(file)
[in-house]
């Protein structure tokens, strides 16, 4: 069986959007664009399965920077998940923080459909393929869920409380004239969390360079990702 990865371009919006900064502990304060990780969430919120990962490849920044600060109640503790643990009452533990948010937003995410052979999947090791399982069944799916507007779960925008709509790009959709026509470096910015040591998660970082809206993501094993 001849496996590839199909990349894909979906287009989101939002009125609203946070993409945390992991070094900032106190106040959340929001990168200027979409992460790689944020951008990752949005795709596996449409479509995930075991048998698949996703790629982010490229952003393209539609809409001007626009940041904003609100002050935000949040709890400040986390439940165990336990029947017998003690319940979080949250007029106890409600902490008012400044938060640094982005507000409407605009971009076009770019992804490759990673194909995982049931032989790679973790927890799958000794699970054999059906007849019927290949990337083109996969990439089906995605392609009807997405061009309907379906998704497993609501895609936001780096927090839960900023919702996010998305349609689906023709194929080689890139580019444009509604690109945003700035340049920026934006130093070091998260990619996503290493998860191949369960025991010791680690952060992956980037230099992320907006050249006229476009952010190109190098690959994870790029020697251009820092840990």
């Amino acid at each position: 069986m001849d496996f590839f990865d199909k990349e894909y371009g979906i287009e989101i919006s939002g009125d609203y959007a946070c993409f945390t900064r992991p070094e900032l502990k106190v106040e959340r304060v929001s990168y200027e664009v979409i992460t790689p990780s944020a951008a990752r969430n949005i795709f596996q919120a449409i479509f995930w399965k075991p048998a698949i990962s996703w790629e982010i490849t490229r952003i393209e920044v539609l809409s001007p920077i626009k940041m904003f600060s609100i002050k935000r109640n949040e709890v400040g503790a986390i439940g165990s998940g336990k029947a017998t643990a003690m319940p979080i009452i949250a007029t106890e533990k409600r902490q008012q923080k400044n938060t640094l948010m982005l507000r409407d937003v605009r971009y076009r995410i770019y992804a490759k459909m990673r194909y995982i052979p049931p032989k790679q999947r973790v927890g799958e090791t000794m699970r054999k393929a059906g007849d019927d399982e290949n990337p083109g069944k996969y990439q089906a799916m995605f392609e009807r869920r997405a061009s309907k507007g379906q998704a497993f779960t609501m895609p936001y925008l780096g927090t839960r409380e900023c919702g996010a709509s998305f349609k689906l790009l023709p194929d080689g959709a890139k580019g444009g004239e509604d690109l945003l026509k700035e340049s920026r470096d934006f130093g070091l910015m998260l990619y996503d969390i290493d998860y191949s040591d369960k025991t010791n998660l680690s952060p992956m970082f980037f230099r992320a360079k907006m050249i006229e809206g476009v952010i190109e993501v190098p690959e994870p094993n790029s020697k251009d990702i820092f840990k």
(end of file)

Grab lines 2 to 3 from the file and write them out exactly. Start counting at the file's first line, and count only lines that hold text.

């Protein structure tokens, strides 16, 4: 069986959007664009399965920077998940923080459909393929869920409380004239969390360079990702 990865371009919006900064502990304060990780969430919120990962490849920044600060109640503790643990009452533990948010937003995410052979999947090791399982069944799916507007779960925008709509790009959709026509470096910015040591998660970082809206993501094993 001849496996590839199909990349894909979906287009989101939002009125609203946070993409945390992991070094900032106190106040959340929001990168200027979409992460790689944020951008990752949005795709596996449409479509995930075991048998698949996703790629982010490229952003393209539609809409001007626009940041904003609100002050935000949040709890400040986390439940165990336990029947017998003690319940979080949250007029106890409600902490008012400044938060640094982005507000409407605009971009076009770019992804490759990673194909995982049931032989790679973790927890799958000794699970054999059906007849019927290949990337083109996969990439089906995605392609009807997405061009309907379906998704497993609501895609936001780096927090839960900023919702996010998305349609689906023709194929080689890139580019444009509604690109945003700035340049920026934006130093070091998260990619996503290493998860191949369960025991010791680690952060992956980037230099992320907006050249006229476009952010190109190098690959994870790029020697251009820092840990």
């Amino acid at each position: 069986m001849d496996f590839f990865d199909k990349e894909y371009g979906i287009e989101i919006s939002g009125d609203y959007a946070c993409f945390t900064r992991p070094e900032l502990k106190v106040e959340r304060v929001s990168y200027e664009v979409i992460t790689p990780s944020a951008a990752r969430n949005i795709f596996q919120a449409i479509f995930w399965k075991p048998a698949i990962s996703w790629e982010i490849t490229r952003i393209e920044v539609l809409s001007p920077i626009k940041m904003f600060s609100i002050k935000r109640n949040e709890v400040g503790a986390i439940g165990s998940g336990k029947a017998t643990a003690m319940p979080i009452i949250a007029t106890e533990k409600r902490q008012q923080k400044n938060t640094l948010m982005l507000r409407d937003v605009r971009y076009r995410i770019y992804a490759k459909m990673r194909y995982i052979p049931p032989k790679q999947r973790v927890g799958e090791t000794m699970r054999k393929a059906g007849d019927d399982e290949n990337p083109g069944k996969y990439q089906a799916m995605f392609e009807r869920r997405a061009s309907k507007g379906q998704a497993f779960t609501m895609p936001y925008l780096g927090t839960r409380e900023c919702g996010a709509s998305f349609k689906l790009l023709p194929d080689g959709a890139k580019g444009g004239e509604d690109l945003l026509k700035e340049s920026r470096d934006f130093g070091l910015m998260l990619y996503d969390i290493d998860y191949s040591d369960k025991t010791n998660l680690s952060p992956m970082f980037f230099r992320a360079k907006m050249i006229e809206g476009v952010i190109e993501v190098p690959e994870p094993n790029s020697k251009d990702i820092f840990k």